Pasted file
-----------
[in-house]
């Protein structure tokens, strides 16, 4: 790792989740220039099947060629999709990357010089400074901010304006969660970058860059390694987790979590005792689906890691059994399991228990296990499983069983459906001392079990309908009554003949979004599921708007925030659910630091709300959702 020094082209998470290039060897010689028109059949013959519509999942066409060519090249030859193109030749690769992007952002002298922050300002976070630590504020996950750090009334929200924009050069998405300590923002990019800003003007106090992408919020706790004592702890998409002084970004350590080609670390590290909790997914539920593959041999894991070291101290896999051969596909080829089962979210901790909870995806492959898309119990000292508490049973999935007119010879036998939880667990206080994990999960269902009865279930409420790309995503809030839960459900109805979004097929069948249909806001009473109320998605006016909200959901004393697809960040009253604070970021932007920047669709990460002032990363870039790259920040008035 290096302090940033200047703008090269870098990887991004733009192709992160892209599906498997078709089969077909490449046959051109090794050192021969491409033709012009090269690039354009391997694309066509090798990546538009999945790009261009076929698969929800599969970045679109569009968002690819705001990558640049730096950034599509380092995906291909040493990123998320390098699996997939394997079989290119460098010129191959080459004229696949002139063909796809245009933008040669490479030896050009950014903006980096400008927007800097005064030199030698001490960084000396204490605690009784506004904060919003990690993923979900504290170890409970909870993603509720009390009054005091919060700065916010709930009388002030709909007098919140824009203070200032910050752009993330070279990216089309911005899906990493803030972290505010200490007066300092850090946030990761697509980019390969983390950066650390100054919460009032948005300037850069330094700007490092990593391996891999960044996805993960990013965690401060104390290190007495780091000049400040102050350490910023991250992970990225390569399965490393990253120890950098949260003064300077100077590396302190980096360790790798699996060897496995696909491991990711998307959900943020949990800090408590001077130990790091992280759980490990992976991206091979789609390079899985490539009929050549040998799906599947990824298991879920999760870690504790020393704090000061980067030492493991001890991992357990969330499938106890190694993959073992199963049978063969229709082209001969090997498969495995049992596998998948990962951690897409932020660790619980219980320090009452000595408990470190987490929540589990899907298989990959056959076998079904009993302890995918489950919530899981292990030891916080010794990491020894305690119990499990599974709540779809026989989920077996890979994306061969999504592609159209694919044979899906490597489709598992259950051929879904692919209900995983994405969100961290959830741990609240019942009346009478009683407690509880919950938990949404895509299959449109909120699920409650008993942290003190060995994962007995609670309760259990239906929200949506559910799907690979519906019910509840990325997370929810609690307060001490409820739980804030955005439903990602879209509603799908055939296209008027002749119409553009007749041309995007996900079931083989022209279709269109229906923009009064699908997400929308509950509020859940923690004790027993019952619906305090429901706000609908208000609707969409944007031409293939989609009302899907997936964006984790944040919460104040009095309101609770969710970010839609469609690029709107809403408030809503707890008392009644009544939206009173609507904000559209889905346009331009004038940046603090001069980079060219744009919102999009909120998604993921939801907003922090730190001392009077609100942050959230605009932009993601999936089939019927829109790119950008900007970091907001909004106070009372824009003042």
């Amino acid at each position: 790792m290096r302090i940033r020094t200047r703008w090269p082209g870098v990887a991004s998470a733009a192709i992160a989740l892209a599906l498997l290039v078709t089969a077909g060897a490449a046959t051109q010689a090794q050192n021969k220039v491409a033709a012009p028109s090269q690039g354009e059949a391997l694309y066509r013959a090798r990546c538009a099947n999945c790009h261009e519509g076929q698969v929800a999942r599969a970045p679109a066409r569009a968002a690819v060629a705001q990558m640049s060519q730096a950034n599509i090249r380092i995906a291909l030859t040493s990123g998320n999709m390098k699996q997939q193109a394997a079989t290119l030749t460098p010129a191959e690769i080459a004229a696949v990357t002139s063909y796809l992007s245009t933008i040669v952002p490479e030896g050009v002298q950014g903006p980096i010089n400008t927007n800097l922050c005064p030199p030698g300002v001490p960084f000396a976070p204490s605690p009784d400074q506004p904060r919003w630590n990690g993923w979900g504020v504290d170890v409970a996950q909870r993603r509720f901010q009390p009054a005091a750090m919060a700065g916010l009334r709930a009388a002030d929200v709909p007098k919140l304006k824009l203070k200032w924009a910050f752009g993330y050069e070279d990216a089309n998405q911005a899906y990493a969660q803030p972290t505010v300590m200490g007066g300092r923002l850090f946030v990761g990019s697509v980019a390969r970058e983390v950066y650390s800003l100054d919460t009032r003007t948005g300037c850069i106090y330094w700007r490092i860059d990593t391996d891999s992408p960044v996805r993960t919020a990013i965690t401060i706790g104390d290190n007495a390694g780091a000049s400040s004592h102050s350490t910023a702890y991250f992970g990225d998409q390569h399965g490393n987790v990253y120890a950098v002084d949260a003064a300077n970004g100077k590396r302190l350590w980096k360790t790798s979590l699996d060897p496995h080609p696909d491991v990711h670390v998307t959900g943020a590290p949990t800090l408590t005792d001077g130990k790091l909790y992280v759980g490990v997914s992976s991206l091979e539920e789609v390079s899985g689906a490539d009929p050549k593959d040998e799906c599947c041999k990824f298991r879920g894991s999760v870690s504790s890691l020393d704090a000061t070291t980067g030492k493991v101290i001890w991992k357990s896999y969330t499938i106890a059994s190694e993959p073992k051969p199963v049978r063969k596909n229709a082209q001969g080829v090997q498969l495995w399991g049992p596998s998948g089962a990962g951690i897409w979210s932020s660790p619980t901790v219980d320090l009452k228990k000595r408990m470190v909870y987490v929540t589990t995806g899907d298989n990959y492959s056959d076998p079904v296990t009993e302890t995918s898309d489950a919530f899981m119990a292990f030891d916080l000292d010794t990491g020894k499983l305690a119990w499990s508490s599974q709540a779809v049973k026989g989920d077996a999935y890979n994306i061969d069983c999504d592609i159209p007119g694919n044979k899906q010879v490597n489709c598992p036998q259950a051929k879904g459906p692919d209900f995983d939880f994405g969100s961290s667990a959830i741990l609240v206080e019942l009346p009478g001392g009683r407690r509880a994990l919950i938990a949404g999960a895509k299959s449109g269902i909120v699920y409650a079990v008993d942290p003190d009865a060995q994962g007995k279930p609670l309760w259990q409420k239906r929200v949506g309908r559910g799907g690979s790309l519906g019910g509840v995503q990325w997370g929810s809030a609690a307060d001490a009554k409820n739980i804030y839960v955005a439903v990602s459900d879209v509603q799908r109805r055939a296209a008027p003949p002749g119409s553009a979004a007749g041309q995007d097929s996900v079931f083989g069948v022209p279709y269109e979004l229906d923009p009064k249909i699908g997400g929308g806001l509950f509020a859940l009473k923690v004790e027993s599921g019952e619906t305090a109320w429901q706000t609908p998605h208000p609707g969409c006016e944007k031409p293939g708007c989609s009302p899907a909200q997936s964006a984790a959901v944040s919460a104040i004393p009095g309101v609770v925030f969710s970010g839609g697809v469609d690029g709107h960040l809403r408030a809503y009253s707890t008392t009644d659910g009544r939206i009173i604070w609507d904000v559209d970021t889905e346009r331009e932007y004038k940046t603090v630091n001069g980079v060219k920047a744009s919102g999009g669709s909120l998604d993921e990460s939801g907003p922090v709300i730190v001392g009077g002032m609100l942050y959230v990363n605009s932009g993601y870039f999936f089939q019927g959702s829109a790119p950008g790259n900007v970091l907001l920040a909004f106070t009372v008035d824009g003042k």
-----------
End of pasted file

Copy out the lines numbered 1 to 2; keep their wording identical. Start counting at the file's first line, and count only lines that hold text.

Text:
[in-house]
């Protein structure tokens, strides 16, 4: 790792989740220039099947060629999709990357010089400074901010304006969660970058860059390694987790979590005792689906890691059994399991228990296990499983069983459906001392079990309908009554003949979004599921708007925030659910630091709300959702 020094082209998470290039060897010689028109059949013959519509999942066409060519090249030859193109030749690769992007952002002298922050300002976070630590504020996950750090009334929200924009050069998405300590923002990019800003003007106090992408919020706790004592702890998409002084970004350590080609670390590290909790997914539920593959041999894991070291101290896999051969596909080829089962979210901790909870995806492959898309119990000292508490049973999935007119010879036998939880667990206080994990999960269902009865279930409420790309995503809030839960459900109805979004097929069948249909806001009473109320998605006016909200959901004393697809960040009253604070970021932007920047669709990460002032990363870039790259920040008035 290096302090940033200047703008090269870098990887991004733009192709992160892209599906498997078709089969077909490449046959051109090794050192021969491409033709012009090269690039354009391997694309066509090798990546538009999945790009261009076929698969929800599969970045679109569009968002690819705001990558640049730096950034599509380092995906291909040493990123998320390098699996997939394997079989290119460098010129191959080459004229696949002139063909796809245009933008040669490479030896050009950014903006980096400008927007800097005064030199030698001490960084000396204490605690009784506004904060919003990690993923979900504290170890409970909870993603509720009390009054005091919060700065916010709930009388002030709909007098919140824009203070200032910050752009993330070279990216089309911005899906990493803030972290505010200490007066300092850090946030990761697509980019390969983390950066650390100054919460009032948005300037850069330094700007490092990593391996891999960044996805993960990013965690401060104390290190007495780091000049400040102050350490910023991250992970990225390569399965490393990253120890950098949260003064300077100077590396302190980096360790790798699996060897496995696909491991990711998307959900943020949990800090408590001077130990790091992280759980490990992976991206091979789609390079899985490539009929050549040998799906599947990824298991879920999760870690504790020393704090000061980067030492493991001890991992357990969330499938106890190694993959073992199963049978063969229709082209001969090997498969495995049992596998998948990962951690897409932020660790619980219980320090009452000595408990470190987490929540589990899907298989990959056959076998079904009993302890995918489950919530899981292990030891916080010794990491020894305690119990499990599974709540779809026989989920077996890979994306061969999504592609159209694919044979899906490597489709598992259950051929879904692919209900995983994405969100961290959830741990609240019942009346009478009683407690509880919950938990949404895509299959449109909120699920409650008993942290003190060995994962007995609670309760259990239906929200949506559910799907690979519906019910509840990325997370929810609690307060001490409820739980804030955005439903990602879209509603799908055939296209008027002749119409553009007749041309995007996900079931083989022209279709269109229906923009009064699908997400929308509950509020859940923690004790027993019952619906305090429901706000609908208000609707969409944007031409293939989609009302899907997936964006984790944040919460104040009095309101609770969710970010839609469609690029709107809403408030809503707890008392009644009544939206009173609507904000559209889905346009331009004038940046603090001069980079060219744009919102999009909120998604993921939801907003922090730190001392009077609100942050959230605009932009993601999936089939019927829109790119950008900007970091907001909004106070009372824009003042």